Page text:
At present, a meagre 6% of employers in Burlington have 50 or more employees, while a whopping 65% of business establishments are self-employed.

Keep in mind too, non-residential properties cost much less than residential for a municipality to service. Healthy margin, healthier bottom line.

Dive into a lot of data, bring out lovely charts and brochures. No matter how you slice and dice it, BIG business will be the BIG difference-maker for Burlington.

job creation

As a longtime business leader asked me this week, “When was the last time a really big business came to Burlington?

Well, it was a long time ago (hint: the name begins with “G”, and you can email your answer to this quiz to bheagle@fdhlawyers.com).

None of this big-game hunting will be easy or quick!

No doubt, though, time is of the essence. We’re arriving late to the modern ED game.

After enduring a long no-growth drought, and falling behind our GTHA neighbours, the pump needs to get primed immediately.

Success will depend largely on the leadership, effectiveness and relationship of BEDC and City Hall – including how they collaborate with the Burlington Chamber of Commerce to advocate for our community as a premium destination for businesses.

A few details about how that synergy might work in the long run, despite some initial hurdles to get over…..

*** BEDC ***

bedc logo

As mentioned earlier, this is an organization with a renewed sense of purpose.

Regrettably, BEDC is off to a slow start after an extensive study of its past problems, followed by a 2014 relaunch (the vision statement claims BEDC will “operate at the speed of business“, which is great if you get paid by the hour!).

It’s been weak at communicating (when was the last time you heard or saw anything from BEDC?). And its optics are not helpful either.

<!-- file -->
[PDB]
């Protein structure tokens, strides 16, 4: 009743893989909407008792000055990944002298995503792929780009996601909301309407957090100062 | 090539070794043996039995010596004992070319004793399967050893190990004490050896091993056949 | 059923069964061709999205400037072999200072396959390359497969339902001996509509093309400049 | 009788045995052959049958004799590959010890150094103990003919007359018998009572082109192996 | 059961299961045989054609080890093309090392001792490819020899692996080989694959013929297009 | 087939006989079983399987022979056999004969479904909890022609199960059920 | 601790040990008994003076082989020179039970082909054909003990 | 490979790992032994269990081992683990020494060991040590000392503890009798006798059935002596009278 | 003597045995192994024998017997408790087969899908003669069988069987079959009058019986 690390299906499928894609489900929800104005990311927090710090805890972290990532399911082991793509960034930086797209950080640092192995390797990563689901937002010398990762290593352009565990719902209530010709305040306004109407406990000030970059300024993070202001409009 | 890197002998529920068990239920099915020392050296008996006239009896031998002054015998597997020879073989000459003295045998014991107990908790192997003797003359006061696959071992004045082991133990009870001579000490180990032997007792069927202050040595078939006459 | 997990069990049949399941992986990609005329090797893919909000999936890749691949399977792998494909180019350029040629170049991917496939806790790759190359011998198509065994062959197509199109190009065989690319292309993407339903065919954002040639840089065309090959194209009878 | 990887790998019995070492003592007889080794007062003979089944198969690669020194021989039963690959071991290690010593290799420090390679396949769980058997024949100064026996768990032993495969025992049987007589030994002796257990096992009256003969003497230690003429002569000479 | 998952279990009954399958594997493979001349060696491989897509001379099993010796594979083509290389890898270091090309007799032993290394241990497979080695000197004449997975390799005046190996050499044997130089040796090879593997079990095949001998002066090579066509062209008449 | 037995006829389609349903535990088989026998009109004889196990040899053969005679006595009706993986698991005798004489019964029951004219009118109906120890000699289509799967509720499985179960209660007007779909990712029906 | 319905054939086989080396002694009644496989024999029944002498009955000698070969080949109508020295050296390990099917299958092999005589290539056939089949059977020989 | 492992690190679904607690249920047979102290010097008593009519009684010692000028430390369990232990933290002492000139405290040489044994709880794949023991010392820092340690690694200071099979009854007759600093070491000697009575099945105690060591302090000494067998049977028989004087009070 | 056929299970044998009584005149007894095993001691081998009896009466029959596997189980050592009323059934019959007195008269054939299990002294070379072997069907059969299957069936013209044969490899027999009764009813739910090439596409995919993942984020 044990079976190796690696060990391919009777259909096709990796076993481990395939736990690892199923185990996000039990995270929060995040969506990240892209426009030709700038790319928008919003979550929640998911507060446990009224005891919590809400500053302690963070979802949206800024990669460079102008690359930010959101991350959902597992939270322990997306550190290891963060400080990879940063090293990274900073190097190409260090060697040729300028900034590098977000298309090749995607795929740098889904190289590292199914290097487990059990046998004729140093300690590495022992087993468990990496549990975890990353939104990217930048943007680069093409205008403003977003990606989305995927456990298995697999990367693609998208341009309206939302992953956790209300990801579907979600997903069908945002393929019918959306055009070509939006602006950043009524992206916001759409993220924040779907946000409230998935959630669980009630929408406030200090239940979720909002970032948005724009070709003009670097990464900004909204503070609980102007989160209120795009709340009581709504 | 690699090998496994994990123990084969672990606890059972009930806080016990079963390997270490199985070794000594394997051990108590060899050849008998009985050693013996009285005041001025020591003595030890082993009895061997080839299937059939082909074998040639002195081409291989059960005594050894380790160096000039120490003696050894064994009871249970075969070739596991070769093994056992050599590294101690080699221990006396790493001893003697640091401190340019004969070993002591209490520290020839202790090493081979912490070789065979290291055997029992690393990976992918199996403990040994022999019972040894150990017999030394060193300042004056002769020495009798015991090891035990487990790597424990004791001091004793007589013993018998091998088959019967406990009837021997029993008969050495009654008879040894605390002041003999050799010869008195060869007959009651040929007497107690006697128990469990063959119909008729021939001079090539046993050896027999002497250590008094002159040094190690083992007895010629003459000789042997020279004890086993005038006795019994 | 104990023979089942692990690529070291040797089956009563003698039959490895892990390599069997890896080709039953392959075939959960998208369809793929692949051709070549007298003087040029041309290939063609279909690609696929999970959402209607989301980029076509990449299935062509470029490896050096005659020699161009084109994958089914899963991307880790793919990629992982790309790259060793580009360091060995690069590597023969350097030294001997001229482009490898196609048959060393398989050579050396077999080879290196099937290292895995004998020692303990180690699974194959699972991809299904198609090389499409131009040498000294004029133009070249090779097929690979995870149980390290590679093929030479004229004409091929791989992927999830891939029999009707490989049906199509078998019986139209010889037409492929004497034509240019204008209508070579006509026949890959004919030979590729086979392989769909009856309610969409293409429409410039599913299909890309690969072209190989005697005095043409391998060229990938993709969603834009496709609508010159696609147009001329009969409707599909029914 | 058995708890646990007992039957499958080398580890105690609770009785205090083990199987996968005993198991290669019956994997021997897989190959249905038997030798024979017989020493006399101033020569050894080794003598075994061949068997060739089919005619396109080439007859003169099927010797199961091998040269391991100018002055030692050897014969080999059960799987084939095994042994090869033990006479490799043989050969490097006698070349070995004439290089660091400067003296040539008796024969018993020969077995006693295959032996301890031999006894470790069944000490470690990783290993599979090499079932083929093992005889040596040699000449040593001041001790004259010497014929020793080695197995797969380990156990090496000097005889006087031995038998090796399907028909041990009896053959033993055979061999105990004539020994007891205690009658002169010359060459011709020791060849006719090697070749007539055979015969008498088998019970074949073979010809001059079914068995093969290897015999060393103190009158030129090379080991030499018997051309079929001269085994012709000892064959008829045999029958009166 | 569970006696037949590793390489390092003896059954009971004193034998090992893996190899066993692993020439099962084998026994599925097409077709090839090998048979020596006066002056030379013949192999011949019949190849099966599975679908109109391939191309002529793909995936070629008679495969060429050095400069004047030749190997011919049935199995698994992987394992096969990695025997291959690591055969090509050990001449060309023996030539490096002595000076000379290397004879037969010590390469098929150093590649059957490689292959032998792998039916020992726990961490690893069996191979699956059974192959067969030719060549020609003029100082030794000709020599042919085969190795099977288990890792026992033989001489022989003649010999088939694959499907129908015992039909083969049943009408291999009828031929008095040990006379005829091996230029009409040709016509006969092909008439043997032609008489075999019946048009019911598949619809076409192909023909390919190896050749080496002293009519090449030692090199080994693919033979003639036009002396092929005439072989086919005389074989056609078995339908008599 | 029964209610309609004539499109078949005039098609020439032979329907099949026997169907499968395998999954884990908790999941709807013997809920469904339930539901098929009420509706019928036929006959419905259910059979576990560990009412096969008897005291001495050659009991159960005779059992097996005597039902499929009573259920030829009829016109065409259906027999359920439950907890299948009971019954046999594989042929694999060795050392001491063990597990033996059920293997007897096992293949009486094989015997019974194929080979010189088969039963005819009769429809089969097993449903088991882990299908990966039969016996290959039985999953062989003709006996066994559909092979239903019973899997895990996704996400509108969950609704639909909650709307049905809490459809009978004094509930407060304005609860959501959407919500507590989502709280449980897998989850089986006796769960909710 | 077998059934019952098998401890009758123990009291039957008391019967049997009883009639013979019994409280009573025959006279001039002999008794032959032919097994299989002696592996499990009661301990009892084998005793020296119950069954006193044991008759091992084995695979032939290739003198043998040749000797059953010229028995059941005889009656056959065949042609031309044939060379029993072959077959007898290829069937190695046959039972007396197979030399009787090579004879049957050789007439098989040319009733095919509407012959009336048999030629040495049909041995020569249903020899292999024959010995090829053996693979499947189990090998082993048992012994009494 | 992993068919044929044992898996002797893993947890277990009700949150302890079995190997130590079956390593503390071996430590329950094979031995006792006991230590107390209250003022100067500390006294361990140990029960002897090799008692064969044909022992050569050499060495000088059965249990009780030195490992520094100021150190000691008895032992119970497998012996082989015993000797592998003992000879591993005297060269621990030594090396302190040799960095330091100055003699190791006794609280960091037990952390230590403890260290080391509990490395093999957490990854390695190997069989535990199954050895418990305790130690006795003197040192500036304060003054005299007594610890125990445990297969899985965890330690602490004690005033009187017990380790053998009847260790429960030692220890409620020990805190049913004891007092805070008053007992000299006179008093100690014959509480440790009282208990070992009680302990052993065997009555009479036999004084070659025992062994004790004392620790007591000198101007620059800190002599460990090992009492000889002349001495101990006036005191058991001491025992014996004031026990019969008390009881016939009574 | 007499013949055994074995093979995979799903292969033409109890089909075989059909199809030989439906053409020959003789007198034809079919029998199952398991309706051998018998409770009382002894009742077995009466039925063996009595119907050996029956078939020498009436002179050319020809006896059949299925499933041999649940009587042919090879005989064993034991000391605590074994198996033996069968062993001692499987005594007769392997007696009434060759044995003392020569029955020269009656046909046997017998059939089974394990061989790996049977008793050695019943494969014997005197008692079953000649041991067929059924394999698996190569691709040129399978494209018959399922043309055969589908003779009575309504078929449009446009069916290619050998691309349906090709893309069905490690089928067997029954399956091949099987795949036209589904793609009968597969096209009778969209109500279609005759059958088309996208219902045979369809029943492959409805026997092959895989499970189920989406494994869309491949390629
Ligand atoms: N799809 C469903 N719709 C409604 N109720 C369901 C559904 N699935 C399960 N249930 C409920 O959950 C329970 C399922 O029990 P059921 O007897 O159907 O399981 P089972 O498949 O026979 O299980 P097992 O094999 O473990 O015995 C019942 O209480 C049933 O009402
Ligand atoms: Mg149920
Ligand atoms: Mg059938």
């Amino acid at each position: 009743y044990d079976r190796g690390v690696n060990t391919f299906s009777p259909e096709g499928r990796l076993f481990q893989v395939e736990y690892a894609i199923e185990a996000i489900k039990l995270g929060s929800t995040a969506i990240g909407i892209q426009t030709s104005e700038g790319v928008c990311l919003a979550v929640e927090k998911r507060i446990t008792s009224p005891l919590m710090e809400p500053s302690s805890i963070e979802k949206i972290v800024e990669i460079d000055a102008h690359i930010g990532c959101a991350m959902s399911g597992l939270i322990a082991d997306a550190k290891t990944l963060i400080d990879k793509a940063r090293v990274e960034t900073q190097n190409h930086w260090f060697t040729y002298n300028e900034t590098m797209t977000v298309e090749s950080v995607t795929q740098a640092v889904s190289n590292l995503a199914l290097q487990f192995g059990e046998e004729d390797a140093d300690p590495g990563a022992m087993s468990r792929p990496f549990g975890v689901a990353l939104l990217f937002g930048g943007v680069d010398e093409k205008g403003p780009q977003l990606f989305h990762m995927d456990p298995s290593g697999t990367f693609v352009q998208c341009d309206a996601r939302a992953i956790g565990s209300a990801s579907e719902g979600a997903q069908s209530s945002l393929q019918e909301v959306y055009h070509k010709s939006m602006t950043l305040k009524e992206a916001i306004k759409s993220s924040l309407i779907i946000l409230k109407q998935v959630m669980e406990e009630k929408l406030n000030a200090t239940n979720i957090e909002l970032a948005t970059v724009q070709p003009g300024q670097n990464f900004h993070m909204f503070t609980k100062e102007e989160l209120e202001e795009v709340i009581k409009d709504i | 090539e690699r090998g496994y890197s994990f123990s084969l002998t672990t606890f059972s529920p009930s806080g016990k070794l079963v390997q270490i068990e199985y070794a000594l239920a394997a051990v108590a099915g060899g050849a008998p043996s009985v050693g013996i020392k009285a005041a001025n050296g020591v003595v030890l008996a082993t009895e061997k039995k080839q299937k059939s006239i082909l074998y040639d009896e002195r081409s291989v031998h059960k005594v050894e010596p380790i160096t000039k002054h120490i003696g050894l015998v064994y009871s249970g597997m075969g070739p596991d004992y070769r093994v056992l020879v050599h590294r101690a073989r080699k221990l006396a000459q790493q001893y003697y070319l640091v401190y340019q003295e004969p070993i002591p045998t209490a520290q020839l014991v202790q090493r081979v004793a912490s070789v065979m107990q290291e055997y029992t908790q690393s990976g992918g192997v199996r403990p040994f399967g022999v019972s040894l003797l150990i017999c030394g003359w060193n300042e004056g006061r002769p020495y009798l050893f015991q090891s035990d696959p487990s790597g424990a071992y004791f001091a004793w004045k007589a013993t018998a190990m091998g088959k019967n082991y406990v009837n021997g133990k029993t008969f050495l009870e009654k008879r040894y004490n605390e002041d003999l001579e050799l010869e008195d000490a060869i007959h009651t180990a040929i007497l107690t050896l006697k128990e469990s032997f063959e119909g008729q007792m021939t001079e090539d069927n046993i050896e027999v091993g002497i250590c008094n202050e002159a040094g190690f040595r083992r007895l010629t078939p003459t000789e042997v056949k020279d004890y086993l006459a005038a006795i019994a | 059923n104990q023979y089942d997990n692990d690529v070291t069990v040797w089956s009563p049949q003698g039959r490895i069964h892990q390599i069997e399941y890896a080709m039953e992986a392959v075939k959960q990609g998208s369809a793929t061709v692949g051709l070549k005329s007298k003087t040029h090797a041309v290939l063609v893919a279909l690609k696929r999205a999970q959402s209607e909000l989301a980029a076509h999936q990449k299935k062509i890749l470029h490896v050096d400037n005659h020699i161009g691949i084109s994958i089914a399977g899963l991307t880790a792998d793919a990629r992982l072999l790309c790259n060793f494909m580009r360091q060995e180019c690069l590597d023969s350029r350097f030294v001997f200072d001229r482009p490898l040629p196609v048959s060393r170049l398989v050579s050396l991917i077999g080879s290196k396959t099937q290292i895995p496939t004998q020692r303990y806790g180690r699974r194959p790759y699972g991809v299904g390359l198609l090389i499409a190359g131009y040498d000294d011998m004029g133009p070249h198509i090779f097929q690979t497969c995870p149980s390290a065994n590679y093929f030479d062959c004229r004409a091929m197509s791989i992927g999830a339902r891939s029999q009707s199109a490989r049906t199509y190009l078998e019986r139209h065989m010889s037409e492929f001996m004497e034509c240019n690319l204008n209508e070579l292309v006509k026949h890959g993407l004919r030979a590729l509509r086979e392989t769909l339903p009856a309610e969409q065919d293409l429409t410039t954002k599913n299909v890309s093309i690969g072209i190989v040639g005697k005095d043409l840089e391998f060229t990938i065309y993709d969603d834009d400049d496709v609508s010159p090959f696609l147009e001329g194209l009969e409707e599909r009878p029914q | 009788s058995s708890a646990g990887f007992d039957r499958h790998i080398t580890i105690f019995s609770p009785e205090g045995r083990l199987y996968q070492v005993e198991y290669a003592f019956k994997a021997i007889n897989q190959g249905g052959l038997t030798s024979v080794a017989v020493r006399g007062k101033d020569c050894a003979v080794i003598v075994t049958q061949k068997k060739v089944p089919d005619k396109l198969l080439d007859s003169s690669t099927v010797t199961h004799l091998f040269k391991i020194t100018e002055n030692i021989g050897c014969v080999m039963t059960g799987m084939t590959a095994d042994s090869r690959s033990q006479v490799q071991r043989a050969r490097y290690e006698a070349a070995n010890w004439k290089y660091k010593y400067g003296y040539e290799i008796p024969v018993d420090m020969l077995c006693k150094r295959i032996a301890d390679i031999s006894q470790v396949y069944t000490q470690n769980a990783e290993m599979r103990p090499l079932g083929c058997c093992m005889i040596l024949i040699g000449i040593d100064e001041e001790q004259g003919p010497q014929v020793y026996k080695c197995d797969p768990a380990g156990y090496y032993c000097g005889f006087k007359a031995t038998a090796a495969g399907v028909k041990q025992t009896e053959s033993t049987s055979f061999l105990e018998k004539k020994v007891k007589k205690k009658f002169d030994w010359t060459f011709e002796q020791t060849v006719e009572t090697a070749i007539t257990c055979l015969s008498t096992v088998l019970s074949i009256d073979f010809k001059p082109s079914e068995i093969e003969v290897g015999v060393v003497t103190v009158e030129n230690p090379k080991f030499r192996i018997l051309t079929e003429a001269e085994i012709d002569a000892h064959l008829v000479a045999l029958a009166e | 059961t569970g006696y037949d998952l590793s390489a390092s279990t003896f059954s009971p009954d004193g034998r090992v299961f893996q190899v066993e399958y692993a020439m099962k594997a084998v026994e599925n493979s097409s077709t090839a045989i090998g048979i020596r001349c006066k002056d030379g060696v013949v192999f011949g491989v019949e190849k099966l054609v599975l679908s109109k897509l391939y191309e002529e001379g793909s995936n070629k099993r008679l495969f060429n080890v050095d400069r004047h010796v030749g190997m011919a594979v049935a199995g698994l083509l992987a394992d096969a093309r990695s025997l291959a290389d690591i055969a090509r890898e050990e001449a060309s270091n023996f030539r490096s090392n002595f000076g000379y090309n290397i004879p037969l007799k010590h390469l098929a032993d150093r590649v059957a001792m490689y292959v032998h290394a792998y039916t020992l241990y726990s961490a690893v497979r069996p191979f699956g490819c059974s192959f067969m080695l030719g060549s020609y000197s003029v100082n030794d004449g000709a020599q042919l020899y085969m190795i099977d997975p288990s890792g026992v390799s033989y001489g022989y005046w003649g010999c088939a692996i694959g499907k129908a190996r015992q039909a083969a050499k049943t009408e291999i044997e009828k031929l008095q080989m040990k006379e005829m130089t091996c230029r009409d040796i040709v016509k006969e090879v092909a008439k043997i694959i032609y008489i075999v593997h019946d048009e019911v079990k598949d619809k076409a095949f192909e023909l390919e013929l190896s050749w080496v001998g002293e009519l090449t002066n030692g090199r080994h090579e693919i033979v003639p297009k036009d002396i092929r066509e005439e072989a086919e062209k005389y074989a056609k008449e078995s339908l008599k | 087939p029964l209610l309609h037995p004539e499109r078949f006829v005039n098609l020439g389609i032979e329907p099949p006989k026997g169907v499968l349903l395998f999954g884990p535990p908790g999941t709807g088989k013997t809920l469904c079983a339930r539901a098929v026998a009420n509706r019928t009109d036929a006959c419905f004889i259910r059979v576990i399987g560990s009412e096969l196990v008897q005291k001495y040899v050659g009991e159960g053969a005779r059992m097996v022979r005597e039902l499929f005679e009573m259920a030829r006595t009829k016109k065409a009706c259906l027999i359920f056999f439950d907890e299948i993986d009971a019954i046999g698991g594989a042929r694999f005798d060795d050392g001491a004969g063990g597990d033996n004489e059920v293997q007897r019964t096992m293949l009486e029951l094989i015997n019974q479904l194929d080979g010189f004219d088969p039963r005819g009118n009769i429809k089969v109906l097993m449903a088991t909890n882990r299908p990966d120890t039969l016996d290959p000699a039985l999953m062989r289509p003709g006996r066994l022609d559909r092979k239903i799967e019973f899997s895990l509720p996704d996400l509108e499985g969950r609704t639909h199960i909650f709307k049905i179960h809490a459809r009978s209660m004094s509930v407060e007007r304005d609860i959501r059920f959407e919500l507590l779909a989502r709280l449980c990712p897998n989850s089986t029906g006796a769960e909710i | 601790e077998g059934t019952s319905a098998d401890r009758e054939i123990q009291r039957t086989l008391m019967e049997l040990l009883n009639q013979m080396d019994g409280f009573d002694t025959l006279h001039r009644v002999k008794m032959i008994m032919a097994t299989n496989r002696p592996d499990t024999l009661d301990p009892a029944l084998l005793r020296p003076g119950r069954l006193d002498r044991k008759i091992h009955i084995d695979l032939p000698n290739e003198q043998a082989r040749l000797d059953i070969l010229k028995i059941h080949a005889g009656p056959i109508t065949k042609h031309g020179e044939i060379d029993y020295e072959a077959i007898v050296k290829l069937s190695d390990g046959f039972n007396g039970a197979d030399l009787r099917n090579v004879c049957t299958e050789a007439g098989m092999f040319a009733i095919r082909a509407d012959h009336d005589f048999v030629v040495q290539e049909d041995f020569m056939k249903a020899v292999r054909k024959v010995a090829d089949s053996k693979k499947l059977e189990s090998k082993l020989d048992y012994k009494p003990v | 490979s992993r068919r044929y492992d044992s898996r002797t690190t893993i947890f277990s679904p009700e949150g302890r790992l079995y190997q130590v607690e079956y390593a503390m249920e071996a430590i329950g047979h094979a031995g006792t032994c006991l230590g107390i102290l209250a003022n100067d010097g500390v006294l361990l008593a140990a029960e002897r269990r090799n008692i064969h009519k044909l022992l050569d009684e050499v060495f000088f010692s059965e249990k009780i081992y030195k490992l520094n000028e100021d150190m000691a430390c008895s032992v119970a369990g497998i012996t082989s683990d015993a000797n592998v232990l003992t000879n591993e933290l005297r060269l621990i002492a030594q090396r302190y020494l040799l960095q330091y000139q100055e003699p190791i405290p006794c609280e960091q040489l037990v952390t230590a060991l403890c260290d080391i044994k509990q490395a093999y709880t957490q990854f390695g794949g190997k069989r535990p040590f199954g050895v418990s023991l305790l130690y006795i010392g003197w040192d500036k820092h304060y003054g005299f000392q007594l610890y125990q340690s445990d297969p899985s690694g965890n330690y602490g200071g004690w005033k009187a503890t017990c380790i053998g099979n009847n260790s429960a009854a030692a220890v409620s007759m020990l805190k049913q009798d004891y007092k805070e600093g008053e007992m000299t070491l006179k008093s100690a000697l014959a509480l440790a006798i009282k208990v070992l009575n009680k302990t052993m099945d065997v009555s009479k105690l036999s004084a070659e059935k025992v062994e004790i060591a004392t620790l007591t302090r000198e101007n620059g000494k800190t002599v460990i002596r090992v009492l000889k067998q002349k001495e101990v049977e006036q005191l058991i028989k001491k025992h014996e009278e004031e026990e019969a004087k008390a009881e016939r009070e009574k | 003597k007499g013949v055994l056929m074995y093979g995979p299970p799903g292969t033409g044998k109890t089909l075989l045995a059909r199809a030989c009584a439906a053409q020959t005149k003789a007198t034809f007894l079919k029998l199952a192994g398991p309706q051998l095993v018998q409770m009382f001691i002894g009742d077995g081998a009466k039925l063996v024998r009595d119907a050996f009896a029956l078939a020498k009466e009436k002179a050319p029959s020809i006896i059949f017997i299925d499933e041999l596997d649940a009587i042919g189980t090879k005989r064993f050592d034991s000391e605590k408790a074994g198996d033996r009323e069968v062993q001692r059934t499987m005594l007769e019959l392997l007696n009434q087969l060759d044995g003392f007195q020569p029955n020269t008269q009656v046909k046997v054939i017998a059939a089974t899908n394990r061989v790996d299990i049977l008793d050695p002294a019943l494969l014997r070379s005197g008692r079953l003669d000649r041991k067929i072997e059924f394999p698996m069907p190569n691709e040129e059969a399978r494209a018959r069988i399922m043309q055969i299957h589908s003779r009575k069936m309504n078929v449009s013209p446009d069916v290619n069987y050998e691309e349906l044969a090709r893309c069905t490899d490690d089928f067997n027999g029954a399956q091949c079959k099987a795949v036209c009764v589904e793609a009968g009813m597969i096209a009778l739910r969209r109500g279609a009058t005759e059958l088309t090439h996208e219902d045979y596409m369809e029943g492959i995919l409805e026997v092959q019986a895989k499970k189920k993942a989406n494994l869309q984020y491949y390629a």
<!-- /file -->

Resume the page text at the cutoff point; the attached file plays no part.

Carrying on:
That is, while preaching change, inclusivity and transparency at the “new” BEDC, some initial decisions suggested otherwise.

An 11-person Board was selected with only 2 female directors (apparently BEDC is going with a new “old boys club” model) – not to mention that several directors, including the Chair, don’t work in this city; the website provides scant to no information about the corporation (no particulars about its corporate relationship to the City, no listing of all of the executive officers, no profiles about directors other than job titles, no indication if directors are volunteering or paid (as originally proposed), etc.); and 4 out of the 11 directors are employed by the City.

That last observation means City Hall has a strong voice at BEDC’s table, wielding a weighty 36% of the vote. Political and business types usually have very different natures and agendas, which can be counterproductive in a boardroom setting.

city council at table

Perhaps, the Board’s composition will lighten up on the number of City folk, as it evolves over time.

In terms of looking forward, BEDC is compiling “Burlington Vision 2025”. Here’s the latest on that front….

http://www.bedc.ca/economic-vision-2025

bedc business vision 2015

While visioning is an important exercise and guide, this due diligence process could lead to paralysis-by-analysis (the consultant’s dense “economic baseline” report alone would be enough), and blurry goals.

But it’s still early days.

With his entrepreneurial drive and impressive skills, new Executive Director, Frank McKeown, seems the right kind of take-charge leader to grab hold of BEDC’s steering wheel, once the accelerator is pressed down. A shift in gears can’t come too soon.

Frank McKeown of BEDC

*** CITY HALL ***

Can the current administration foster an improved local environment for business?

To start, City Hall will need to better co-ordinate its efforts with both BEDC and the Burlington Chamber of Commerce to help cleanse and truly refresh our stagnant economic development pool.

Those groups must clearly define their roles to avoid duplication or conflict, and work closely together.

To that end, Council’s new “Strategic Plan 2015-2018” will need to embrace and fold in BEDC’s “Burlington Vision 2025“. Will the new City Manager, James Ridge, ensure that happens and position himself as a pro-business champion?